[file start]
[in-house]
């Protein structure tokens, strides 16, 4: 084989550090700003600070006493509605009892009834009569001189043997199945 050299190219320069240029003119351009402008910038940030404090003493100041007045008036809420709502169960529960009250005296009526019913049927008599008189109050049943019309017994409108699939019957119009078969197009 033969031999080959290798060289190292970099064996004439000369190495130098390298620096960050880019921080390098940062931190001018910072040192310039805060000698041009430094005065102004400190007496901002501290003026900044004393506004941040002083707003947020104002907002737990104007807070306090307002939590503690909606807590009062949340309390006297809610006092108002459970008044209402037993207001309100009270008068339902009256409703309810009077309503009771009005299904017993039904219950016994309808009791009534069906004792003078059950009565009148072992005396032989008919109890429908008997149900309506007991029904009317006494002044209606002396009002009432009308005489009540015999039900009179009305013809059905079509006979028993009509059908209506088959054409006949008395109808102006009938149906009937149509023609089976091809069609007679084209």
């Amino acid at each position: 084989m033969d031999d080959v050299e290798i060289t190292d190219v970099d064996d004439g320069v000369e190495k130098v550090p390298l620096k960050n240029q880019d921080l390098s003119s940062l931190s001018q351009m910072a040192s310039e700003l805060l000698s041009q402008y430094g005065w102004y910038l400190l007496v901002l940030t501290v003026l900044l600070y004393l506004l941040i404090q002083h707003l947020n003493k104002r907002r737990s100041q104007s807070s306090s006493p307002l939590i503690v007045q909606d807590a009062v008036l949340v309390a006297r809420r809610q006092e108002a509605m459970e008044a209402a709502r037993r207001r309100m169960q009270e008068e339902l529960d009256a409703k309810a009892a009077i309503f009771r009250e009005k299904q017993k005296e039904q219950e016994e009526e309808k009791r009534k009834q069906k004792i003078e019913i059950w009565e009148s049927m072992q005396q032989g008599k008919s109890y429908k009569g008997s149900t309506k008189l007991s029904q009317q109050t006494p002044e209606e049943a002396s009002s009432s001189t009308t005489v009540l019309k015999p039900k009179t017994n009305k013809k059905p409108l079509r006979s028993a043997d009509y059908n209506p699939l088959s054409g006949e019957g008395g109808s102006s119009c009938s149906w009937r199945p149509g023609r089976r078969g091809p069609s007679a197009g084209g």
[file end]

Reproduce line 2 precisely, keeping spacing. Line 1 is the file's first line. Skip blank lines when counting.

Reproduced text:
């Protein structure tokens, strides 16, 4: 084989550090700003600070006493509605009892009834009569001189043997199945 050299190219320069240029003119351009402008910038940030404090003493100041007045008036809420709502169960529960009250005296009526019913049927008599008189109050049943019309017994409108699939019957119009078969197009 033969031999080959290798060289190292970099064996004439000369190495130098390298620096960050880019921080390098940062931190001018910072040192310039805060000698041009430094005065102004400190007496901002501290003026900044004393506004941040002083707003947020104002907002737990104007807070306090307002939590503690909606807590009062949340309390006297809610006092108002459970008044209402037993207001309100009270008068339902009256409703309810009077309503009771009005299904017993039904219950016994309808009791009534069906004792003078059950009565009148072992005396032989008919109890429908008997149900309506007991029904009317006494002044209606002396009002009432009308005489009540015999039900009179009305013809059905079509006979028993009509059908209506088959054409006949008395109808102006009938149906009937149509023609089976091809069609007679084209």